Archives: June 2020

Art That Surrounds Us: Johan van Parys, Ph.D., our Director of Liturgy and Sacred Arts, shares information about a piece from The Basilica of Saint Mary's art collection. This week's installment features our icon of Saint Dymphna, commissioned by our Mental Health Ministry and made by Stillwater iconographer Deb Korluka.

 

 

Saint Dymphna Icon

 

 

 

 

 

 

 

 

 

 

 

 

 

 

 

 

Photo Interior Front of Church

Noon Mass June 22

COVID-19 Preparedness Plan 

Executive Order 20-40, issued by Gov. Tim Walz on April 23, 2020, requires each business in operation during the peacetime emergency establish a “COVID-19 Preparedness Plan.”


The Basilica of Saint Mary’s COVID 19 Preparedness Plan documents policies, practices and conditions to meet the Centers for Disease Control and Prevention (CDC) and Minnesota Department of Health (MDH) guidelines for COVID-19 and federal Occupational Safety and Health Administration (OSHA) standards related to worker exposure to COVID-19. 

 

12TH SUNDAY OF ORDINARY TIME

IN THE YEAR OF SALVATION TWO THOUSAND TWENTY

FATHER’S DAY

JUNE 21, 2020

 

https://container.parishesonline.com/bulletins/02/0207/20200621B.pdf 

 

In the late 60’s, I was a camp counselor. I remember having a group of young Girl Scouts out in canoes on a very sunny day.  Back in the day, sun protection was a brimmed hat and a t-shirt. So after a few hours, as the sun rose high, I asked some of the campers to please put their shirts on over their swim suits. One of the campers, Rita, called out “Hey, we get sunburned too, you know.” The girls had quickly identified that I had called out names of only the white campers. I still remember what lake we were on, how many canoes of campers I had, and how shocked I was, at me. I was concerned about protecting just some of my campers.  Why had I assumed that dark skin was impervious to sun burn? That was over 50 years ago. Sadly, I still make assumptions and judgments. I’m still learning. 

As a global community, we have been learning for a number of months now, how to manage the pandemic of COVID-19. The learning curve has been steep and much of our leadership has been strong and smart. We have stayed home, we have experienced the locked doors of businesses and our beloved Basilica, and we have worn masks and stopped hugging. It has been a huge effort; a lot to endure, but we were making it.

Then suddenly, on May 25, the pandemic for many was all but forgotten as we reeled in anguish and sorrow over the murder of George Floyd, another other tragic, needless death. Our inboxes filled with messages, responses from schools, businesses, news organizations, and churches--giving counsel, offering support, stating positions, and grieving.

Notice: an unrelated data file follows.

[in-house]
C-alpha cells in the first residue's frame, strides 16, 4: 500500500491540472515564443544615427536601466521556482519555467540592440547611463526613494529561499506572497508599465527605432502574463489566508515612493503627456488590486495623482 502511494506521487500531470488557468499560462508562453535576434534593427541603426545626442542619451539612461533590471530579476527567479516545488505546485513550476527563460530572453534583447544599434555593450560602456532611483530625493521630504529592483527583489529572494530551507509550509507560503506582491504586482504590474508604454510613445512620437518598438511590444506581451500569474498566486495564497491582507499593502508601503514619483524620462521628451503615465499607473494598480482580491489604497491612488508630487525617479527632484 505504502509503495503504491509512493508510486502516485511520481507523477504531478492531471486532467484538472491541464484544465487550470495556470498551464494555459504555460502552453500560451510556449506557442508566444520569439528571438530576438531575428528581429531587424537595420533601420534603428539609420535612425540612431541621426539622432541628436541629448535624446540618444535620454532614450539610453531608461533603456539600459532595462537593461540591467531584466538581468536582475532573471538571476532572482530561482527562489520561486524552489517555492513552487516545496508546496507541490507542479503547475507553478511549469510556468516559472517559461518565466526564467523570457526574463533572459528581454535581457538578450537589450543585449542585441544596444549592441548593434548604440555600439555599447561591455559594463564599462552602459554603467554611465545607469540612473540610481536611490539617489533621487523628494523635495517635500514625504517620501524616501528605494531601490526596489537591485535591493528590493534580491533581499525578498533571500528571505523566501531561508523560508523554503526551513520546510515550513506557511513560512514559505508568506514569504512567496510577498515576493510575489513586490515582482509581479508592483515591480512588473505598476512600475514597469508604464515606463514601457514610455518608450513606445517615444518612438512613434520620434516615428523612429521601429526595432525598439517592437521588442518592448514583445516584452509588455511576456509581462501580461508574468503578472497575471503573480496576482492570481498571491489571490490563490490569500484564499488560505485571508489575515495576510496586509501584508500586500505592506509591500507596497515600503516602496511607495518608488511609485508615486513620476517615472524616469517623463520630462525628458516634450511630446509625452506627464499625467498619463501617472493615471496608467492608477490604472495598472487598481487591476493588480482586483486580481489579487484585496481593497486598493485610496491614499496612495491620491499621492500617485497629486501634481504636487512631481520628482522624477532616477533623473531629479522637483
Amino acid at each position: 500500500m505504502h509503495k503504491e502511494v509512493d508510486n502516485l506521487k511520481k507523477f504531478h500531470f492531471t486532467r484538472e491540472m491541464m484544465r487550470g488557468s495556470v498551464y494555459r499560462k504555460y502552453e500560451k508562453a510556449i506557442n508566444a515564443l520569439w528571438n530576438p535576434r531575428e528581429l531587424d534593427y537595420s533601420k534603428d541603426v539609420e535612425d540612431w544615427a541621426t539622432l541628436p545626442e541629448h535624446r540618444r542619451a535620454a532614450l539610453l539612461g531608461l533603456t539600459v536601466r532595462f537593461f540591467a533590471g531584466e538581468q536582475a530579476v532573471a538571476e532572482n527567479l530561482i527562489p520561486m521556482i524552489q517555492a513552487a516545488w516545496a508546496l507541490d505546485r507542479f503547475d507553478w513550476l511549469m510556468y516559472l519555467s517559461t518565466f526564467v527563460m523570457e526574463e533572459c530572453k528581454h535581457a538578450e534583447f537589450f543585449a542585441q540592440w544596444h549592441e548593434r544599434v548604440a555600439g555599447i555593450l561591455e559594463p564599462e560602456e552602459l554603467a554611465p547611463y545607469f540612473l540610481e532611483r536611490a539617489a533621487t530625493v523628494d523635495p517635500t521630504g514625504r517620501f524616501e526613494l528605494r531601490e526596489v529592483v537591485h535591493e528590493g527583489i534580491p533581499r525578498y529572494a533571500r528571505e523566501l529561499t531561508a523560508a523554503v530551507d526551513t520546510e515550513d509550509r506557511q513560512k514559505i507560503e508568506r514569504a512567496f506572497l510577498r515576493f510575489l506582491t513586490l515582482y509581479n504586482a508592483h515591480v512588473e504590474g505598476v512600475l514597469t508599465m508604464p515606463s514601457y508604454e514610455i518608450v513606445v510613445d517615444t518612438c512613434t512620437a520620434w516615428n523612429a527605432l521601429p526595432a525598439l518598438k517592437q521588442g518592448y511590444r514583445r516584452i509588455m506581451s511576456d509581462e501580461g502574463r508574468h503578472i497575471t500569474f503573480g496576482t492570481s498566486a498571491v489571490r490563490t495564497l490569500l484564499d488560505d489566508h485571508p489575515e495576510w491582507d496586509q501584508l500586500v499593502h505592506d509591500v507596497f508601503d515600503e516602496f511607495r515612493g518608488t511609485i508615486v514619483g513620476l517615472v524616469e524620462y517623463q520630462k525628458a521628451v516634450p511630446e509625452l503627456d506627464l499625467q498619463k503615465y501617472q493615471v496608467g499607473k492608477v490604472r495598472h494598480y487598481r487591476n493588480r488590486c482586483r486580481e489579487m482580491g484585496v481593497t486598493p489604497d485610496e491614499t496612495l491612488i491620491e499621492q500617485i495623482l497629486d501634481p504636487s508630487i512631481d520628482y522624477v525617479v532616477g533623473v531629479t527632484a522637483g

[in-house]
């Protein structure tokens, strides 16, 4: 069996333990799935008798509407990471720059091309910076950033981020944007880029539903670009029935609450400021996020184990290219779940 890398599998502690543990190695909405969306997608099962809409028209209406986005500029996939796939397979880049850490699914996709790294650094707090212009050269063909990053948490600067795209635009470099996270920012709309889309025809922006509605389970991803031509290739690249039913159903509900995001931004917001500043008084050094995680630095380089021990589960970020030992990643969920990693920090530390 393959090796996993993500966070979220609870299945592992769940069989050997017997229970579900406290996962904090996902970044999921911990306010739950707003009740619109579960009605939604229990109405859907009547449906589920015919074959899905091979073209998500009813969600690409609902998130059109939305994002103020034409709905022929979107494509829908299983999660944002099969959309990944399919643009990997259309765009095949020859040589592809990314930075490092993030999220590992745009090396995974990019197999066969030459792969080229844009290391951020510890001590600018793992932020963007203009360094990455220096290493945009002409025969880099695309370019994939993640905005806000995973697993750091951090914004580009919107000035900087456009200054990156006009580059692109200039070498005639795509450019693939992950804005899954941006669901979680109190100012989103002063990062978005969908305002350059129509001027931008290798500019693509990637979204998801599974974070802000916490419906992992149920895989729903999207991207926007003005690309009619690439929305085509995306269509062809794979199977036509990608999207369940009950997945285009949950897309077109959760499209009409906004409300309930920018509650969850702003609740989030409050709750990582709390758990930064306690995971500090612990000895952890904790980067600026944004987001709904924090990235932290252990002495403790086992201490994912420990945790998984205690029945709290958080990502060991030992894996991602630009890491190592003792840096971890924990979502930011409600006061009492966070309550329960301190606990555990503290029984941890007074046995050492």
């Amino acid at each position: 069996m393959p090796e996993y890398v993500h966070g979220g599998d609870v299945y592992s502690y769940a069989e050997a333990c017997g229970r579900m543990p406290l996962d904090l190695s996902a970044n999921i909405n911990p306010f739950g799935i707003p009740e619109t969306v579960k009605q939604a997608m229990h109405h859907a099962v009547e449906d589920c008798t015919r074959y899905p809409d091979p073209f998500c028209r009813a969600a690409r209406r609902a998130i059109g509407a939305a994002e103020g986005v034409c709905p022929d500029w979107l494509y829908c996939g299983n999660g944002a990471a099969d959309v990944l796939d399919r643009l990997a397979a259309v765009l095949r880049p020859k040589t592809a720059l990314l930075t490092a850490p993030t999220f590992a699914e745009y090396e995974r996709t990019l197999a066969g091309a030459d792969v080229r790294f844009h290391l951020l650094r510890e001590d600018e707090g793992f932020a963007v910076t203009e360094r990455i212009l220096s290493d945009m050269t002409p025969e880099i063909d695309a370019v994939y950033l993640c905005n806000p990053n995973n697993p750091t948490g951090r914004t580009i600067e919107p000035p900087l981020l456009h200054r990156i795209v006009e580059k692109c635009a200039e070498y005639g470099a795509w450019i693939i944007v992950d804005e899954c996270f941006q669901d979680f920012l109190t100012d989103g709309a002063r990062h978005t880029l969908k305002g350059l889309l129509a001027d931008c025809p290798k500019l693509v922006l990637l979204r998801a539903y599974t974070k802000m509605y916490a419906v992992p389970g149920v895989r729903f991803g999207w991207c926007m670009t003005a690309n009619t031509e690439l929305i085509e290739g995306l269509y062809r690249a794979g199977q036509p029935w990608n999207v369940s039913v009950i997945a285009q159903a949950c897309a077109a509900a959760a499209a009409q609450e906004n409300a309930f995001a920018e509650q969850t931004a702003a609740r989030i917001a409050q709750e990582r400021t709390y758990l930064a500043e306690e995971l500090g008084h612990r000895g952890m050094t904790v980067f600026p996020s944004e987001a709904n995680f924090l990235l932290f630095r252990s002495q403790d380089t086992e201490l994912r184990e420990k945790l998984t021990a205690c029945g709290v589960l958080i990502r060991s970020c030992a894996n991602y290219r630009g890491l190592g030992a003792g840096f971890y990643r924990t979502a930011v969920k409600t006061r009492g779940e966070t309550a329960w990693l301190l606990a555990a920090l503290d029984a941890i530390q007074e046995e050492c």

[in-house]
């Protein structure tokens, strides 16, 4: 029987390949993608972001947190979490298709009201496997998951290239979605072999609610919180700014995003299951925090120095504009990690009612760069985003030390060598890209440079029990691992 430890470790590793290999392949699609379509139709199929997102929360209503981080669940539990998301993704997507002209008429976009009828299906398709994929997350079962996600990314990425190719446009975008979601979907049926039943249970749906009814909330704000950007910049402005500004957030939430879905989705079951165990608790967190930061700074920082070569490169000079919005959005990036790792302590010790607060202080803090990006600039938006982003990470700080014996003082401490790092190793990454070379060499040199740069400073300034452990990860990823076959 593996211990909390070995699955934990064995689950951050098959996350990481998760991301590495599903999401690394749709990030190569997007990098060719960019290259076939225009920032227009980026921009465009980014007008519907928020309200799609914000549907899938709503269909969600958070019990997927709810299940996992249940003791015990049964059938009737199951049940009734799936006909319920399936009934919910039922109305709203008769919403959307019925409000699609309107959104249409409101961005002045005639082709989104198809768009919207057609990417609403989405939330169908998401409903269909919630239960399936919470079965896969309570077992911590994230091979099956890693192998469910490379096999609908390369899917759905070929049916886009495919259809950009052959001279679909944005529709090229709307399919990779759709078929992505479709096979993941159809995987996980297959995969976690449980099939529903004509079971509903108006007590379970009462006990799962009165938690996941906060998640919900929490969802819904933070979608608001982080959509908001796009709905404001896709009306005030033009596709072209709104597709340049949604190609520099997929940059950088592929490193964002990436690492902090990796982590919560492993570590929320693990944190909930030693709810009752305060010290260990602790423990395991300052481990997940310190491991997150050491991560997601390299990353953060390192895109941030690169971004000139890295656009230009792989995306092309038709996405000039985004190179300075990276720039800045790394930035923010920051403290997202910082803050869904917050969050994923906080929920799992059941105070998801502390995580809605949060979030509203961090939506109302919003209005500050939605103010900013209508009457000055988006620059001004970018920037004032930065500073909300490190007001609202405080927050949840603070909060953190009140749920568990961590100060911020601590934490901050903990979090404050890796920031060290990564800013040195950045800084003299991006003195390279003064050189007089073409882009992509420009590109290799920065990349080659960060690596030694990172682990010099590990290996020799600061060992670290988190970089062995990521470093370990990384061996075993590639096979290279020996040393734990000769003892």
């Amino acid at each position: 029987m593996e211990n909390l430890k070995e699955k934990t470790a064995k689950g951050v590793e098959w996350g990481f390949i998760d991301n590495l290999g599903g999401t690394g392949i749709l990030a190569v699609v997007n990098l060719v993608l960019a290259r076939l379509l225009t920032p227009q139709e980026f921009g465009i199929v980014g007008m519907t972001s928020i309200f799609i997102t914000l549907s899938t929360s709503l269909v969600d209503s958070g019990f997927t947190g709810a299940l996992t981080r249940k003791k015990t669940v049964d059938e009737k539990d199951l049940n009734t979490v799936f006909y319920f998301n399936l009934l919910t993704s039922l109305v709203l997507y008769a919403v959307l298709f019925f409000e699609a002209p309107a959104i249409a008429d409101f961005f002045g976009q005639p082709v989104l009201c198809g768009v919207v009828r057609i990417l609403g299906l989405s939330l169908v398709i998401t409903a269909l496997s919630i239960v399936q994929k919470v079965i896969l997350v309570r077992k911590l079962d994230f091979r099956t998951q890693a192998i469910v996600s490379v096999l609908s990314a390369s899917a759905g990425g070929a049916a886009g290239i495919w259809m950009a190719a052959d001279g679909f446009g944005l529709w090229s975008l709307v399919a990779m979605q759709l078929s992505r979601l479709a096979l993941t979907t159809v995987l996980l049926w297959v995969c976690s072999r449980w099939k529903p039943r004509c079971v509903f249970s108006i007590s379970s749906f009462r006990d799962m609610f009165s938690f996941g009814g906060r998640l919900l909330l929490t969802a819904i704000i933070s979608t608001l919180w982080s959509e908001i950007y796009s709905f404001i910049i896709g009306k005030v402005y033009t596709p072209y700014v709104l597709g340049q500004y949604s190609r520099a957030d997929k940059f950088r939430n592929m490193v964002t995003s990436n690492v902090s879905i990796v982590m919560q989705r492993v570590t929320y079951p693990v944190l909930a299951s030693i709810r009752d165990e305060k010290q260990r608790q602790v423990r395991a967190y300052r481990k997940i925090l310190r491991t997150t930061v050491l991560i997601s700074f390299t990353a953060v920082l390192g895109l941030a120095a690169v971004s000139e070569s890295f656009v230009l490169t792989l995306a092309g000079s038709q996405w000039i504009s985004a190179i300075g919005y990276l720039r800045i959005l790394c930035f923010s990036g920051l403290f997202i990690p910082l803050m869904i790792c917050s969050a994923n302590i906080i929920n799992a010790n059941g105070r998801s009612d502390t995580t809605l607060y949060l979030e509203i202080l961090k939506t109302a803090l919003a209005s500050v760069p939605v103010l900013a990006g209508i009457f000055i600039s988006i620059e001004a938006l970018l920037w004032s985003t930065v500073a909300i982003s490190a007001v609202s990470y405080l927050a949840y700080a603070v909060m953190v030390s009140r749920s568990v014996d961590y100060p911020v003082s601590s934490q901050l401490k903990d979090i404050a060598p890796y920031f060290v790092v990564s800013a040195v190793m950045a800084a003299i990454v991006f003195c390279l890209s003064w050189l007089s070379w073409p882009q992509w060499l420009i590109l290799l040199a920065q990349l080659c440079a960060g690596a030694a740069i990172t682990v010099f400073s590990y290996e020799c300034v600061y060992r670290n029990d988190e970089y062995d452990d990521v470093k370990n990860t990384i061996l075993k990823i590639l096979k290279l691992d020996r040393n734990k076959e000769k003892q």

The Pandemic of COVID-19 was surpassed by the Pandemic of Racial Injustice. Similar to the multiple changes COVID-19 demanded, a myriad of changes are demanded in response to racial injustice. 

I need to change. I learned to decrease my exposure to COVID-19 and I must learn to increase my exposure to racial injustice.

This is an unprecedented or at least a very uncommon period in our history, a time that is for some, creating extra responsibilities with new methods and technologies, and for others an agonizing wait for unemployment checks, a frantic search for an open pharmacy or grocery, all while working to maintain a hopeful place of refuge for children and family, in all, an overwhelming task. We are busy, we are uncertain, we are grieving. Additionally, we are hopeful, we are praying, we are working, we are protesting.

So much has changed for so many of us in so many ways in a rather short time, due to the COVID-19 pandemic and so much must change for so many of us in so many ways in what has been an agonizingly long time due to the pandemic of racial injustice.

I hope that soon I will again be playing with and listening to and rubbing sunscreen onto the little arms and shoulders of my grandchildren. I hope also I always remember that there are many other children requiring understanding and protection.

 

By Cathy Edwards
RCIA Coordinator

bells from roof

Ring Out for Justice

Ring Out for Justice:  Bells across Minnesota will ring out for 10 minutes on Juneteenth, Friday, June 19th, at 6pm in honor of George Floyd and in support of a society of justice and peace.

In partnership with City of Bells.

Join us in prayer,

God of Mercy and Love, 
we implore you,
incite a revolution of love and tenderness,
further a culture of inclusion and encounter,
and shape a society of justice and peace.

God of Wisdom and Understanding,
we beseech you,
inspire wisdom and courage in all religious leaders, 
foster honesty and compassion in all elected officials,
and bolster righteousness and virtue in all those who serve and protect us,

God of Justice and Peace,
we supplicate you,
hasten an end to the evil and sin of racism that permeates our society and our institutions,
inspire laws and regulations that assure justice and equality for all,
and convert the heart of all those who perpetuate fear, promote supremacy and cultivate hatred. 

We ask this through Christ our Lord.
Amen.

 

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